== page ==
Automakers constantly challenge design teams to reduce noise, known in the industry as "NVH"; noise, vibration, and harshness. With traditional ICEs (internal combustion engines), the engine generates a certain amount of noise during its operation. Some models have exhausts designed to accentuate the engine's roar, thus increasing cabin noise. With today's EV, engine noise is non-existent. However, this makes the reduction of NVH even more crucial, so the driver doesn't hear all the environmental noises, such as wet road surfaces, wind whistles, and vehicle rattles. Remember that rattles occur in many cars due to use conditions, loose fasteners (consisting of clips, screws, bolts, rubber grommets, etc.), and poorly fitting body panels. Design and manufacturing teams cannot control operator driving conditions; however, they can control the torque settings of fasteners and the alignment of body panels.

The measurement of body panels is known as the Flush and Gap metrology methodology taken during vehicle manufacturing. Each vehicle assembled is measured against the design parameters set forth by the design teams. Generally, most gaps (door to door, door to fender, fender to hood, headlamp to hood, windshield to roof, etc.) are 1.25mm to 2mm in size, holding a tolerance of +/-0.3mm, and flushness is the measurement of how the surfaces of the panels align with one another. Ideally, alignment is 0mm. When a vehicle is assembled with wide gaps or out-of-alignment panels, it's subject to improperly tightened or missed fasteners, spacers, or deficient critical spot welds. Misassembled vehicles can cause automakers warranty issues and poor customer reviews. One solution to these manufacturing issues is the Eines Eifis® Flush N Gap measurement system. The Eines Eifis® Flush N Gap measurement tunnel provides hundreds of points of accurate measurement on assembled or semi-assembled vehicles. This critical measurement system scans while the vehicle moves without touching the surface. Additionally, the system guides the fitters in the auto plant to the exact location to make necessary adjustments or alignments.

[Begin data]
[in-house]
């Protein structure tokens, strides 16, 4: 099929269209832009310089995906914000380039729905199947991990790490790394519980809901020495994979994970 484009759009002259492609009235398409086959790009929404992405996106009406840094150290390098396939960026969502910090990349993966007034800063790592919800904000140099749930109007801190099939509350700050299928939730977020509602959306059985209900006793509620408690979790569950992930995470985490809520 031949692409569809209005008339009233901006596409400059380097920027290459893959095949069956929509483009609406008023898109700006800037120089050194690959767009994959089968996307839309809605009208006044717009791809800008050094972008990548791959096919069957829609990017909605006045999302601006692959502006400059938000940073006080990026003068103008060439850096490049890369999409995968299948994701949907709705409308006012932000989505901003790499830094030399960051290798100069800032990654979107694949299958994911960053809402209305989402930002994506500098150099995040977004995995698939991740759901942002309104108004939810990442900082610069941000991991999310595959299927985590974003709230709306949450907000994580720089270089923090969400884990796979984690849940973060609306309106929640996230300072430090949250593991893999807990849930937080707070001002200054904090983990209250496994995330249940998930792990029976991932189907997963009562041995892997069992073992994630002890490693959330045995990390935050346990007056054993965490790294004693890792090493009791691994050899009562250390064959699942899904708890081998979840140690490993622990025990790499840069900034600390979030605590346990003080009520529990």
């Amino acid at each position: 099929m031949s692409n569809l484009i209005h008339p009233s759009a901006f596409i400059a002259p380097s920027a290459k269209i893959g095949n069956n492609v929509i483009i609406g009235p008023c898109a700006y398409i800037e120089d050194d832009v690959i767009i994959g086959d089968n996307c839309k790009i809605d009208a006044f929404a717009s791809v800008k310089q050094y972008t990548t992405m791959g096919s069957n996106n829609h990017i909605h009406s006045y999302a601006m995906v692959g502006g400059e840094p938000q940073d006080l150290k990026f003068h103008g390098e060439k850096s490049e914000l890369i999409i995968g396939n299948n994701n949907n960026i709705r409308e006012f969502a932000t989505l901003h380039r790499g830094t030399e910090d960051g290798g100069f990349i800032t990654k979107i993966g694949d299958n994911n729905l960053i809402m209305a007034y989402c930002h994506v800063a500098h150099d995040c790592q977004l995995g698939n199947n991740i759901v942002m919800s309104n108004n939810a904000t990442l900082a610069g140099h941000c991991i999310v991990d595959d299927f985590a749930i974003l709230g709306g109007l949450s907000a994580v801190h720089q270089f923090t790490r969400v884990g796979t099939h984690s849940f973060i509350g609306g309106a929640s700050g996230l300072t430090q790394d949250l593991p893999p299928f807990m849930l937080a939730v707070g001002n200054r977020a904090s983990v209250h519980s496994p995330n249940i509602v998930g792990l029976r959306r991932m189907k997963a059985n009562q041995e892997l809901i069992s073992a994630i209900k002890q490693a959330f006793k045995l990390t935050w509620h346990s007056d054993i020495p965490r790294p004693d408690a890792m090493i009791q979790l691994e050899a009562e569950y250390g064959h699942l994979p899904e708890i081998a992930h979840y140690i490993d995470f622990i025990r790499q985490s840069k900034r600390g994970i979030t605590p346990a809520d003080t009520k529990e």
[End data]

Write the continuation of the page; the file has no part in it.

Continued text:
In the age of world-class manufacturing, does your quality depart measure 100% of all assembled vehicles? Many of the plants I enter currently measure a sampling of vehicles manually, leaving it to chance that the unmeasured vehicles meet manufacturer specifications.

Want to learn more about reducing NVH and measuring 100% of all vehicles manufactured, contact us for a quick discussion.

Color White Paper

Precise Color Communication

An infinite number of colors surround us in our everyday lives. Not only does color influence our tastes in food and other purchases, the color of a person’s face can also tell us about that person’s health. Our knowledge of color and its control is often insufficient, leading to a variety of problems in deciding product color. Since judgment is often performed according to a person’s impression or experience, it is impossible for everyone to visually control color accurately using common, uniform standards. This document describes important and useful information about colors.